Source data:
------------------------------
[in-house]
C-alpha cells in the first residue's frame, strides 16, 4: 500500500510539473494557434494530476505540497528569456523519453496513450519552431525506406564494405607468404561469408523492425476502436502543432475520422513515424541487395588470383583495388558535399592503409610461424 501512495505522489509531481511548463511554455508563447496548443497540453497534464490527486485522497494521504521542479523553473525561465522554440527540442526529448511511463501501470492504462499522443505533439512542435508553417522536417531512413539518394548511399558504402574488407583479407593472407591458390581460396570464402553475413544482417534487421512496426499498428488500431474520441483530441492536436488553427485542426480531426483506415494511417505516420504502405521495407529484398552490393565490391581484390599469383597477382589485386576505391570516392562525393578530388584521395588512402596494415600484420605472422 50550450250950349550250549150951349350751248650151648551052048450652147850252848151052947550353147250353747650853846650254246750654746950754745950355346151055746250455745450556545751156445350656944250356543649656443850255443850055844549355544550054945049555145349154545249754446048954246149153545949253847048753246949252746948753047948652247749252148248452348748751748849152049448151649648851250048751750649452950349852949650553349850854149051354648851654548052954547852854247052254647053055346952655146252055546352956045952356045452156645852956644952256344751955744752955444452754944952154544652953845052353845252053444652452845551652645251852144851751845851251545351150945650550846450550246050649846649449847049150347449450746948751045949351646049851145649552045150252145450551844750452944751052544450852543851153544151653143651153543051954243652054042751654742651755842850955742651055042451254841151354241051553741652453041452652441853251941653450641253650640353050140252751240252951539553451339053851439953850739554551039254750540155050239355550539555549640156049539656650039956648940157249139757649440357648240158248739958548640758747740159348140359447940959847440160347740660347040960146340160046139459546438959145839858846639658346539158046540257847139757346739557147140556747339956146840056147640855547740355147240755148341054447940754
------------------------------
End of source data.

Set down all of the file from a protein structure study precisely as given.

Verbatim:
[in-house]
C-alpha cells in the first residue's frame, strides 16, 4: 500500500510539473494557434494530476505540497528569456523519453496513450519552431525506406564494405607468404561469408523492425476502436502543432475520422513515424541487395588470383583495388558535399592503409610461424 501512495505522489509531481511548463511554455508563447496548443497540453497534464490527486485522497494521504521542479523553473525561465522554440527540442526529448511511463501501470492504462499522443505533439512542435508553417522536417531512413539518394548511399558504402574488407583479407593472407591458390581460396570464402553475413544482417534487421512496426499498428488500431474520441483530441492536436488553427485542426480531426483506415494511417505516420504502405521495407529484398552490393565490391581484390599469383597477382589485386576505391570516392562525393578530388584521395588512402596494415600484420605472422 50550450250950349550250549150951349350751248650151648551052048450652147850252848151052947550353147250353747650853846650254246750654746950754745950355346151055746250455745450556545751156445350656944250356543649656443850255443850055844549355544550054945049555145349154545249754446048954246149153545949253847048753246949252746948753047948652247749252148248452348748751748849152049448151649648851250048751750649452950349852949650553349850854149051354648851654548052954547852854247052254647053055346952655146252055546352956045952356045452156645852956644952256344751955744752955444452754944952154544652953845052353845252053444652452845551652645251852144851751845851251545351150945650550846450550246050649846649449847049150347449450746948751045949351646049851145649552045150252145450551844750452944751052544450852543851153544151653143651153543051954243652054042751654742651755842850955742651055042451254841151354241051553741652453041452652441853251941653450641253650640353050140252751240252951539553451339053851439953850739554551039254750540155050239355550539555549640156049539656650039956648940157249139757649440357648240158248739958548640758747740159348140359447940959847440160347740660347040960146340160046139459546438959145839858846639658346539158046540257847139757346739557147140556747339956146840056147640855547740355147240755148341054447940754